This 8-minute Pilates ring workout will leave your abs sore for days

August 16, 2019 at 11:37AM by CWC

Much like medicine balls or yoga wheels, Pilates rings tend to fall into the category of workout tools that look pretty innocent. It’s just a hollow, simple ring—how sore can it leave you anyways? Fun fact: Very. In our latest episode of Good Moves, Well+Good’s video series that showcases sweat-packed at-home workouts, trainer Rahel Ghebremichael—a fitness pro who currently teaches at Modelfit—walks us through an abs-burning Pilates ring workout that will leave you seriously sore.


Part strength training, part Pilates, this eight-minute sesh (which you can do from the comfort of your living room, BTW) works your arms, your core, your legs, and your balance. You might even say it’s a well-rounded sweat sesh you can do anytime, anywhere—even without a Pilates ring (Ghebremichael says it’s totally optional). Her advice for getting through the pain? “You can do anything for five reps!”

Table of Contents

Set one

1. Reverse lunge—left: Take a step back with your left leg, right knee over your right ankle on the same line. As you lunge, you’re going to keep your chest out, stomach in, core engaged. Take a squeeze of the Pilates ring in your hands, then as you extend your arms out, release and toe tap your right foot back as you stand up. Then take another giant step back, arms extending, pause—pull in the ring and squeeze—then release. Keep your shoulders away from your ears.

2. Oblique wood chop in lunge—right: Step back with your left leg, arms extending up to a diagonal on the left. In the stationary lunge, press the ring down and then press up from the right heel. You want your gaze forward, spine straight. Bring your ring to the outer side of the right knee, pause, then lunge back.

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3. Single leg deadlift—left: Arms extend out, take a little leap into your right leg, and reach your arms towards the floor as you balance. Think of an internal rotation from the left hip. Pause with your arms down, then come back up and squeeze, recruiting the right hamstring. Keep your core engaged, chest out, and stomach in.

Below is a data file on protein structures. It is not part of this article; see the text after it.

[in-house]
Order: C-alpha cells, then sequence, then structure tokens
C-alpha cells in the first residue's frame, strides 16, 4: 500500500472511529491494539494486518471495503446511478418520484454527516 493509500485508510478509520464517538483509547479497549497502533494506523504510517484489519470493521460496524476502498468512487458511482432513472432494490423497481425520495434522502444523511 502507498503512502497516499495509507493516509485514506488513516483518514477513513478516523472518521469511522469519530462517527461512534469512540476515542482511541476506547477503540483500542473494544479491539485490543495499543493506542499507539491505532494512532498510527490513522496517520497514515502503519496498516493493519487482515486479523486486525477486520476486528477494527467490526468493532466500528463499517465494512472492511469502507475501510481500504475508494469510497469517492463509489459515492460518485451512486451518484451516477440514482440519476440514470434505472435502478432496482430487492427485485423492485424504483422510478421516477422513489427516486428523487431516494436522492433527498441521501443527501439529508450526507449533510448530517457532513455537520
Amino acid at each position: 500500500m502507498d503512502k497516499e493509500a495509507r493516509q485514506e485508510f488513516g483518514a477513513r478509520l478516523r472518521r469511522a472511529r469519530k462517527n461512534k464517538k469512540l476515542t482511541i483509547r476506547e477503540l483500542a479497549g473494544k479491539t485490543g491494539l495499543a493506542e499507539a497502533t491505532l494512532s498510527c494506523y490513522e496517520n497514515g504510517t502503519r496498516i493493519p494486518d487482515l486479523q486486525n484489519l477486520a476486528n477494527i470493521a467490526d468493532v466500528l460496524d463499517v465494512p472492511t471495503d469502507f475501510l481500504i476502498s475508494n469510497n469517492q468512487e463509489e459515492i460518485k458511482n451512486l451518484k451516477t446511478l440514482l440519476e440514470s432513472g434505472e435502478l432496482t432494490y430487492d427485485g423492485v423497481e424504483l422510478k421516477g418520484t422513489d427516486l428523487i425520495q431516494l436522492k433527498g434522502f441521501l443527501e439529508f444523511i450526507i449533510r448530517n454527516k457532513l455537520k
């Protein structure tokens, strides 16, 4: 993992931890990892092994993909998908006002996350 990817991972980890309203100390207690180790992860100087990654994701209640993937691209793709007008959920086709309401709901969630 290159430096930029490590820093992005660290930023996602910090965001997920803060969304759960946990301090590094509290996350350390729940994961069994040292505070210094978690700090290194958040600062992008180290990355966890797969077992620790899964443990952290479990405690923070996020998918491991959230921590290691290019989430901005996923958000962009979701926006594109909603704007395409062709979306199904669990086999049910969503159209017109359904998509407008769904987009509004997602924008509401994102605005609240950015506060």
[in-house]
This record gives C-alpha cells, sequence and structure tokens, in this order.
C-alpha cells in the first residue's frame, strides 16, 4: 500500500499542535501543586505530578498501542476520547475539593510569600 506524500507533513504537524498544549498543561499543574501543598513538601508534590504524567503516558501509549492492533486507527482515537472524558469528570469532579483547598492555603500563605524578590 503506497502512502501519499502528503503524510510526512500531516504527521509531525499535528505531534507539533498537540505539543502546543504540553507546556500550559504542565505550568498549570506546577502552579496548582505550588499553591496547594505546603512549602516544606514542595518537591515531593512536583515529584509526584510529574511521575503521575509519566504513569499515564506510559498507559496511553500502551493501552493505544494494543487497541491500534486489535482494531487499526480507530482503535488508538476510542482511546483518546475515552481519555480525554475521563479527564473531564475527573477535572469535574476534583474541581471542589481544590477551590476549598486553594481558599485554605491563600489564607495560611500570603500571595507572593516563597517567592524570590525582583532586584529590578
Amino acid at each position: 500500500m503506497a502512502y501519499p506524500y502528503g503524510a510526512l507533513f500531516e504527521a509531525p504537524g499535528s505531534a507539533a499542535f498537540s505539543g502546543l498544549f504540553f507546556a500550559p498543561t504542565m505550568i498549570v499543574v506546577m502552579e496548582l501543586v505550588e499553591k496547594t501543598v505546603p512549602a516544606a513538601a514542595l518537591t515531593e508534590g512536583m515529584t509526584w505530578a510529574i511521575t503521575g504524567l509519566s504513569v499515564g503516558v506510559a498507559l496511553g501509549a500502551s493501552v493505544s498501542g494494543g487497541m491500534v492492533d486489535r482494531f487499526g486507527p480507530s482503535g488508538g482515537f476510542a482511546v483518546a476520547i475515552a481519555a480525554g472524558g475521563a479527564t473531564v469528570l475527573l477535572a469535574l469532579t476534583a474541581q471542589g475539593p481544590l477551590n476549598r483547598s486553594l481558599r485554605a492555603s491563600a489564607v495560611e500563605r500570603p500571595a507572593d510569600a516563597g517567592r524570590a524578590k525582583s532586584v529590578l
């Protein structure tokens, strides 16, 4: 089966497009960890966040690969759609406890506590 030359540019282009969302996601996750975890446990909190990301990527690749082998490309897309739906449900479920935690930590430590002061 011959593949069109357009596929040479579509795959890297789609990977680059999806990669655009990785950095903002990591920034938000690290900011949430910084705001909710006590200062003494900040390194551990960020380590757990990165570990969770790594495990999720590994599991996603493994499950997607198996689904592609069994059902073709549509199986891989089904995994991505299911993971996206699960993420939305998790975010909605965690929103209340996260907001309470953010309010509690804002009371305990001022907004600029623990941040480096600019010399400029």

4. Standing shoulder press—left: Arms extend up overhead as you come up and squeeze the ring. Reach your arms up, extended. Take a little sit back with the right hip as your core’s engaged, then breathe as your arms extend up and overhead. Have an internal rotation from your elbows as you reach the ring up, bend the left knee, then arms are going to come to a 90-degree angle. Extend and toe tap, then bring down to your knee as you raise your leg up.

5. Lunging elbow to knee—left: Take your left leg back and transfer the ring to your right hand. Isolate your core and drive your left knee to your left elbow. Pause and contract your abdominal wall. Stick your chest out, stomach in. Breathe, and stick to a pace you’re comfortable with—but you can go faster if you feel balanced.

Set two

1. Reverse lunge—right: Before starting on the other side, release everything out of your body. Then send your right leg back, extending your arms out with the ring. Take your time to nail your form. Keep your gaze forward. When you reverse lunge back, squeeze the ring with your hands.

2. Oblique wood chop in lunge—left: Step it back, arms reaching to a diagonal with the ring. As your gaze stays forward, reach the ring outside of the left knee. Press up from the front heel as your arms extend overhead. Breathe.

3. Single leg deadlift—right: Lengthen your back leg long. As you reach your arms forward, think about squaring from the right hip with your leg in the air. Feel an internal rotation as you pause, then come all the way up, tapping your toe and squeezing the ring. Extend your arms as you keep the core engaged. Keep a baby bend in the standing leg—don’t lock it. Take your time as you balance.

4. Standing shoulder press—right: Take your hip and sit it back as you engage your core. Breathe as you extend your arms up. Come to a 90-degree angle, lifting your right leg. Breathe in and out, working your core, shoulders away from your ears. Use an internal rotation of your elbows as you come up.

5. Lunging elbow to knee—right: Transfer your leg back, and with your right arm extended, pull in the ring with your right hand as you pull your elbow to your right knee. Extend and tap, keeping chest out and shoulders away from your ears. Pick up the pace once you nail the form. And you’re done—though Ghebremichael says you can do it two to three more times, if you’re down to feel the burn.

To round things out, try these other Good Moves workouts, like this standing yoga series or this ballet leg workout (both of which you can *also* do at home).

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Author Rachel Lapidos | Well and Good
Selected by CWC